Rhapsody in Books
Jo-Jo loves to read!!!
If you have reviewed this book, leave me a comment with the link to your review and I will post it here.


  1. I've had this for a while and your review has made me really anxious to read it.

  2. This is on my shelf, too, and I've been putting it off--I have to be in a certain mindset to tackle a holocaust book.

  3. This sounds like a really good one. No matter how many memoirs and stories I read about the holocaust, it never ceases to shock and greatly sadden me. I'm sure this is true of everyone. Great review!

  4. I in awe of this author -- he not only survived, with his soul intact, but went on to become a tremendous human rights advocate. Thank you for bringing this book to my attention.

  5. This seems like a wonderful story. It is on my wish list for a later date; excellent review.

  6. I also loved this book! I have a review here:


  7. This one is sitting on my coffee table and is demanding my attention. The author sounds like such an amazing person.

  8. I just don't think I can read another Holocaust memoir. It was such a horrific thing and leaves me so depressed after reading.

  9. I haven't heard of this book, but I am always intrigued by stories of that time and the people who lived through them. I have heard several holocaust survivors speak, but they are getting older and in not too long there will not be any left. It's important that their stories are preserved. There is a new Holocaust museum not too far from me in the suburbs of Chicago. if you ever come to Chicago, it's worth checking out.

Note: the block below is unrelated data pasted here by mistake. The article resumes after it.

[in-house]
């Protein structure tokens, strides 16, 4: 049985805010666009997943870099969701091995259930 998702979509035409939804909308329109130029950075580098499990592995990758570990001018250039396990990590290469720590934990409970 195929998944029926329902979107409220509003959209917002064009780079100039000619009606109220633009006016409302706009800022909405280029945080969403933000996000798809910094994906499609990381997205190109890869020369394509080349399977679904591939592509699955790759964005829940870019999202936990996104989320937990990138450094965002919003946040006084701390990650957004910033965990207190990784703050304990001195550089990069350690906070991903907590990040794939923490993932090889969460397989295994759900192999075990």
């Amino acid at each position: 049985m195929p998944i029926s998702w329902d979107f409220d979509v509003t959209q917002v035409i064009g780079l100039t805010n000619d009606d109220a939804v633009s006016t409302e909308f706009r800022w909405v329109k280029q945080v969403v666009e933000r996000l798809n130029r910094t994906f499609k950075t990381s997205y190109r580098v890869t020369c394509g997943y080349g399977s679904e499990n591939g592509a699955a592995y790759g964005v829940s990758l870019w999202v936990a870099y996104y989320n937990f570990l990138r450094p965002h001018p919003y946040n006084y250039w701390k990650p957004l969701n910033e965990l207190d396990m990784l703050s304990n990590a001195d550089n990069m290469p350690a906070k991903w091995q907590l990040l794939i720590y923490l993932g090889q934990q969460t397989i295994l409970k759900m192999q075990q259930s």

10. What a wonderful review...I also enjoyed this book! These were some great excerpts you provided also.

  11. How wonderful that he went on to fight for human rights - I think it's remarkable when someone is able to create meaning out of something as meaningless as the Holocaust.

  12. I've read some other reviews of this one Rebecca and I know that the classic Anne Frank will be revered but we need to give another perspective to the Holocaust. Have you read Maus I and II? I think an ELA teacher could do some tremendous teaching with the graphic novel and really attract those students who feel intimidated by Anne Frank. Great review!

  13. A quick question just based on my own curiosity: Did Buergenthal write the book in English or is it a translation from Polish?

  14. I think "lucky" is an understatement. I can't believe he was able to survive and even thrive ... let alone reunite with his mother.

  15. bohzo (hello) Rebecca

    I enjoyed reading your blog, i am owned by a 14 years old Siamese. I study cultures also.

    I am part of a culture that few have studied, i am a member of the Pokagon Band of Potawatomi, currently 10 people speak and write the language in the world.

    I will be finished learning it when i am about 110 years old.
    I loved Angelas Ashes by Frank McCourt.

    Megwetch nikan (Thank You, Friend)
    bama (Good Bye)

  16. I also read this one and thought it was very interesting. The whole being lucky thing was so bittersweet. One one hand he is lucky to be alive, on the other, how can we consider someone who witnessed such horror lucky? It certainly gives you a lot to think about.

    I hope it's okay that I linked to your review on the Book Reviews: WWII page on War Through the Generations.

    Diary of an Eccentric